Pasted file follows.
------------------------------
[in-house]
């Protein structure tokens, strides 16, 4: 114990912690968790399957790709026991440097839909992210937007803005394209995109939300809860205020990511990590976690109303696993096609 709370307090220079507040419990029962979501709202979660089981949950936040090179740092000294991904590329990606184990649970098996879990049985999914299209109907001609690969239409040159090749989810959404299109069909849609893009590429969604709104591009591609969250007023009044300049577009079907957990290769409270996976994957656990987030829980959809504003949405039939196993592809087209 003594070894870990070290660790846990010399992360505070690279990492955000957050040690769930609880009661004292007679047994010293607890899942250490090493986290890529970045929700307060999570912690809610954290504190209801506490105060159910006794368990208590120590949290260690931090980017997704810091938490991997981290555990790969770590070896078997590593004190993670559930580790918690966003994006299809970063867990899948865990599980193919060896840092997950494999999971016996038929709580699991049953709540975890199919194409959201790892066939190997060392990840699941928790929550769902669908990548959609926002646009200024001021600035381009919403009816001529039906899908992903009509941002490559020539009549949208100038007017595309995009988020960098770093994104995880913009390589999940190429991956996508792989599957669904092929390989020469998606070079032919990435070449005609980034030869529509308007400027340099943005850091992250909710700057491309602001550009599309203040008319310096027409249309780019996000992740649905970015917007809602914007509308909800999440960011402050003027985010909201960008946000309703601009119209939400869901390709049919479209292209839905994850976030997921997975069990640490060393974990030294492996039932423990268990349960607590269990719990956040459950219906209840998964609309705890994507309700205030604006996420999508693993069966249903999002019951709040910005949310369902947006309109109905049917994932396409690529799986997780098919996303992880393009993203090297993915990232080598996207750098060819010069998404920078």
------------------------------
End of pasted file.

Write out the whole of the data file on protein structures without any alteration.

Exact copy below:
[in-house]
């Protein structure tokens, strides 16, 4: 114990912690968790399957790709026991440097839909992210937007803005394209995109939300809860205020990511990590976690109303696993096609 709370307090220079507040419990029962979501709202979660089981949950936040090179740092000294991904590329990606184990649970098996879990049985999914299209109907001609690969239409040159090749989810959404299109069909849609893009590429969604709104591009591609969250007023009044300049577009079907957990290769409270996976994957656990987030829980959809504003949405039939196993592809087209 003594070894870990070290660790846990010399992360505070690279990492955000957050040690769930609880009661004292007679047994010293607890899942250490090493986290890529970045929700307060999570912690809610954290504190209801506490105060159910006794368990208590120590949290260690931090980017997704810091938490991997981290555990790969770590070896078997590593004190993670559930580790918690966003994006299809970063867990899948865990599980193919060896840092997950494999999971016996038929709580699991049953709540975890199919194409959201790892066939190997060392990840699941928790929550769902669908990548959609926002646009200024001021600035381009919403009816001529039906899908992903009509941002490559020539009549949208100038007017595309995009988020960098770093994104995880913009390589999940190429991956996508792989599957669904092929390989020469998606070079032919990435070449005609980034030869529509308007400027340099943005850091992250909710700057491309602001550009599309203040008319310096027409249309780019996000992740649905970015917007809602914007509308909800999440960011402050003027985010909201960008946000309703601009119209939400869901390709049919479209292209839905994850976030997921997975069990640490060393974990030294492996039932423990268990349960607590269990719990956040459950219906209840998964609309705890994507309700205030604006996420999508693993069966249903999002019951709040910005949310369902947006309109109905049917994932396409690529799986997780098919996303992880393009993203090297993915990232080598996207750098060819010069998404920078």